TABLE 2: F1 Generation Dihybrid Cross of Drosophila melanogaster(+vg+se x+vg+se)PHENOTYPE CLASS RESULTSRESULTS FROM ALL CLASSESMALESNUMBER PERCENT RATIONUMBERPERCENT RATIO WILD-TYPE EYESWILD-TYPE WINGS24447.8% 6.3698754.

4%8.6 WILD-TYPE EYESVESTIGIAL WINGS13225.9% 3.4231518% 2.9 SEPIA EYESWILD-TYPE WINGS9518.6%2.4272721.

2%3.4 SEPIA EYESVESTIGIAL WINGS397.6%18086.4%1 FEMALES WILD-TYPE EYESWILD-TYPE WINGS281 51.1%7.0761555.

2%9.3 WILD-TYPE EYESVESTIGIAL WINGS100 18.2%2.

5239717.4%2.9 SEPIA EYESWILD-TYPE WINGS129 23.5%3.2295321.

4%3.6SEPIA EYESVESTIGIAL WINGS407.3%1821 6.

0%1 BOTH SEXESWILD-TYPE EYESWILD-TYPE WINGS52549.5%6.614,60254.9% 9.0WILD-TYPE EYESVESTIGIAL WINGS23221.9% 2.94,71217.7% 2.

9SEPIA EYESWILD-TYPE WINGS22421.1%2.85,68021.3% 3.5SEPIA EYESVESTIGIAL WINGS797.5%11,6296.1%1DISCUSSIONThe results from the monohybrid cross for both my class and for all sectionswere very close to the expected results.”Theoretically, there should bethree red-eyed flies for every one sepia-eyed fly.

We call this a 3:1phenotypic ratio” (So Whats a Monohybrid Cross Anyway? 2). As indicated intable one, the data comes within one or two tenths of the 3:1 ratio. Therefore,the monohybrid cross was very accurate. However, the results from the dihybridcross were not quite as accurate. Mendel hypothesized and proved that adihybrid cross should produce a 9:3:3:1 ratio(Biology 245). In our experiment,the results from my class (both sexes) were not very close to the ratio. Intable 2, the ratio shows 6.

6:2.9:2.8:1. The data obtained from all classes wereslightly more precise. All sections together (both sexes) produced a ratio of9:2.9:3.

5:1. There are many reasons that our results did not match the expectedratios. For example, when transferring flies from one vial to another, a fewflies got away which could have a small effect on the numbers. Another factoraffecting the results also happened upon transferring flies. A number of flieswere imbedded in the cultural medium. We were forced to leave them there sothat we didnt loosen the medium. The largest source of error in the “my class”column came from the amount of time we allowed the flies to reproduce. SinceEaster vacation occurred during our lab period, our second generation flies werepermitted to stay together for two weeks instead of one.

This may haveresulted in the F2 generation flies mating with their own offspring, thusthrowing off the ratio. I feel more certain about the results in the “allclasses” column since many more trials were performed and more flies were used.In any experiment, the more trials one conducts, the more accurate the resultswill be.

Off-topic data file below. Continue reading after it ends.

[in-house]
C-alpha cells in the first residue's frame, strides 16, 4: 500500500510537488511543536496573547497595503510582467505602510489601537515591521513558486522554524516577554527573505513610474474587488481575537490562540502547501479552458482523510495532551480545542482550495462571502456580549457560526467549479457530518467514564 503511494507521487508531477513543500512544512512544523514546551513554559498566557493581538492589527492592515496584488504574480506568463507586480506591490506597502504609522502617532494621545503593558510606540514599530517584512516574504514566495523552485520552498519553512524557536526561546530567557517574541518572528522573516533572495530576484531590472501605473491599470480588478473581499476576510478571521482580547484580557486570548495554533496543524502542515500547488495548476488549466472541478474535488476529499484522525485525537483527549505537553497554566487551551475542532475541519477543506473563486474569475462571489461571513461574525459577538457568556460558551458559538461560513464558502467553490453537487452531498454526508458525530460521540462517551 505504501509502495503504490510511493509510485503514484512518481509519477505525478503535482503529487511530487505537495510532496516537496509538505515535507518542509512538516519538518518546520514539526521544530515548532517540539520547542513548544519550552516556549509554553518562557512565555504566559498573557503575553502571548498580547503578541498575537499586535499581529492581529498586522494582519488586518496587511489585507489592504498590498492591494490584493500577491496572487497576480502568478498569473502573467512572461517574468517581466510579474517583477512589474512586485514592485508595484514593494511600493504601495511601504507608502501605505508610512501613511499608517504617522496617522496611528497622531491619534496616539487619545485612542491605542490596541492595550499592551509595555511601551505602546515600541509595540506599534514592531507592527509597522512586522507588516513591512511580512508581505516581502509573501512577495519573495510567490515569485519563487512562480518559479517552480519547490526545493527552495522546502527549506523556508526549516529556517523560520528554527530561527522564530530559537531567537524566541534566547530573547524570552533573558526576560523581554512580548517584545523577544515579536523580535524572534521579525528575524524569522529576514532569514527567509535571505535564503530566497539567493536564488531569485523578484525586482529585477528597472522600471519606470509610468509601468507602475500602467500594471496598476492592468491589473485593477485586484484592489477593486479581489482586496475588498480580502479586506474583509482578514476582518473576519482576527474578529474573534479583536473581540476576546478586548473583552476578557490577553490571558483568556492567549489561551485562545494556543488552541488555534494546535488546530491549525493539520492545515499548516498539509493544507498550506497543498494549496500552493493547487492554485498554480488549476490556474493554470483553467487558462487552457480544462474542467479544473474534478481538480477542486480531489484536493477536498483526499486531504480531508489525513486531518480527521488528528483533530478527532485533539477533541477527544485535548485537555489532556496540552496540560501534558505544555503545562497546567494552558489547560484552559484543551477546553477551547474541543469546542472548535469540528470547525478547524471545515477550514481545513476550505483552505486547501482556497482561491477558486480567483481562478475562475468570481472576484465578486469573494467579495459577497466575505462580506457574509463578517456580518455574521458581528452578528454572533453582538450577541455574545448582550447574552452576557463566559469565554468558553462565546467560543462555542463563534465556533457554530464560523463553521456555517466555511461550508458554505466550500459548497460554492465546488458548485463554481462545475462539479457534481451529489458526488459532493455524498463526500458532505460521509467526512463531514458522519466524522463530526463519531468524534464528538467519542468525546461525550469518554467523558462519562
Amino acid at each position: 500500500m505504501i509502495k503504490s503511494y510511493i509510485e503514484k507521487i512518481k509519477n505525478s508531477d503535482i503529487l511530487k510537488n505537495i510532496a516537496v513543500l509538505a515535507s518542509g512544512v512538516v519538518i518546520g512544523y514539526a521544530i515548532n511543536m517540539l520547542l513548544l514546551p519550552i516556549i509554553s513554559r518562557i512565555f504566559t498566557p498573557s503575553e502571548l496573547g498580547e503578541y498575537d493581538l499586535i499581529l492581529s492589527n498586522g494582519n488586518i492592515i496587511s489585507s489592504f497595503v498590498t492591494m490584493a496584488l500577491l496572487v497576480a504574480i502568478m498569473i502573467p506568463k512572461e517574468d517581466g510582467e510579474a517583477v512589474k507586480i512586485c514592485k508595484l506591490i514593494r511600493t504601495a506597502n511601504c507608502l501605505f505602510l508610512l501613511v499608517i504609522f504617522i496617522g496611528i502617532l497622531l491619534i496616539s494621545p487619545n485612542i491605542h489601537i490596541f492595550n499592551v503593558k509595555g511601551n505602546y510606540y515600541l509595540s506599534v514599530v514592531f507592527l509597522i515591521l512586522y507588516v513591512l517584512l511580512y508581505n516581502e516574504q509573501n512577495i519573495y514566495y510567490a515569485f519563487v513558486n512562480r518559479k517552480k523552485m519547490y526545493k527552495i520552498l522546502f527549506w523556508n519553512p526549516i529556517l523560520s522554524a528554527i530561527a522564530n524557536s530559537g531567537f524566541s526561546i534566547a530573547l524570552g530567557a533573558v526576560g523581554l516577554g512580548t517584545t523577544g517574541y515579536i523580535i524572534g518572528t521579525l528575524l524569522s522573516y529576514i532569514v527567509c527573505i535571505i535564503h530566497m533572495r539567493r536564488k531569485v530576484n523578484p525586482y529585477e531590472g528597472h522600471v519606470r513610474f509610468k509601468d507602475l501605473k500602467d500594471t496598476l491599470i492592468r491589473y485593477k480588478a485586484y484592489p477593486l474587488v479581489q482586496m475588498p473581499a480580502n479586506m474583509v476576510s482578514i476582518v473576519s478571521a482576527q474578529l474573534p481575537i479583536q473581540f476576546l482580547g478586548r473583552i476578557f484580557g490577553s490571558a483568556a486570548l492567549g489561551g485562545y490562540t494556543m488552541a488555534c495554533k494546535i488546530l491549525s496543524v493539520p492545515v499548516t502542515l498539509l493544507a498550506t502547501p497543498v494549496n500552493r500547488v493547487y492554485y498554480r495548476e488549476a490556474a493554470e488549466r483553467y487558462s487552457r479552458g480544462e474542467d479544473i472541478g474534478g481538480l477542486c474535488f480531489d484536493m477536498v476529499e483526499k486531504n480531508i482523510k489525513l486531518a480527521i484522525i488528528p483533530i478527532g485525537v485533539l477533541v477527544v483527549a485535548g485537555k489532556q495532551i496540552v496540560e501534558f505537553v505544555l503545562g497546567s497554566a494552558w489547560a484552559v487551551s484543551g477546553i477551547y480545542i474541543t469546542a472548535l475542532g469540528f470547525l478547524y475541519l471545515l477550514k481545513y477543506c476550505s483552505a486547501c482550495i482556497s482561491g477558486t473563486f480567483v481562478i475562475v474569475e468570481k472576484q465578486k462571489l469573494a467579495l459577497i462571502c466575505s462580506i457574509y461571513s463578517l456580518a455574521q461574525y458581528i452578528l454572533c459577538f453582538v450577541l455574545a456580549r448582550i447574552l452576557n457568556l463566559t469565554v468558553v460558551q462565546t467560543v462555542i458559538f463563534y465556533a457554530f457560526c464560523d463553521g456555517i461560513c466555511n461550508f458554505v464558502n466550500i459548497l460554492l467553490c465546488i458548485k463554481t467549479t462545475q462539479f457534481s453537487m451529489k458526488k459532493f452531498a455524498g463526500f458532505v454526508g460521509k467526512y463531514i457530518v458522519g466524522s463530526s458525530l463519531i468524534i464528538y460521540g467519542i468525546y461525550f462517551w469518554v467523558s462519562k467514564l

This makes sense when comparing the results from my class versus theresults from all classes combined. The numbers of flies used in each columnmake the difference in trials more evident: 1,060 flies were produced in myclass, whereas 26, 623 flies were produced in all classes. In the monohybridcross, the ratio for eye color for the females were consistent with the ratiofor males.

This information implies that the gene for eye color is not sexlinked. Through research, I found that in Drosophila melanogaster, chromosomeone is the sex chromosome. Eye color is not one chromosome one, but rather onchromosome three. Therefore, eye color in Drosophila is not sexlinked(Genetics:Drosophila Crosses). In each column, the number of femalesproduced outweighed the number of males. This may imply that the X chromosomeis dominant over the Y chromosome. This would cause the X chromosome to mixwith another X chromosome, producing a female, more often than it would mix withthe Y chromosome, which would produce a male. As a follow-up to the experiment,I would perform many more trials than each person did for this experiment.

Also,more flies could be placed in each vial to ensure even more offspring to beincluded in the data. I would also be sure to remove the flies after just oneweek to reduce breeding between generations. This experiment caused Mendelsfindings to be more concrete and realistic in my mind. It made the informationmore than meaningless numbers. The experiment also made me realize how easilybiological ideas can be proved. Our results agree with Mendels discoveries.The only drawback to our learning was the massacre of over 26,000 fruit flies.

REFERENCESCampbell, Neil A., Biology: Fourth Edition. Menlo Park: Benjamin/Cummings,1996. “Genetics: Drosophila Crosses.” Lab Handouts, General Biology Lab, 1996.”So Whats a Monohybrid Cross Anyway?” Lab Handouts, General Biology Lab, 1996.a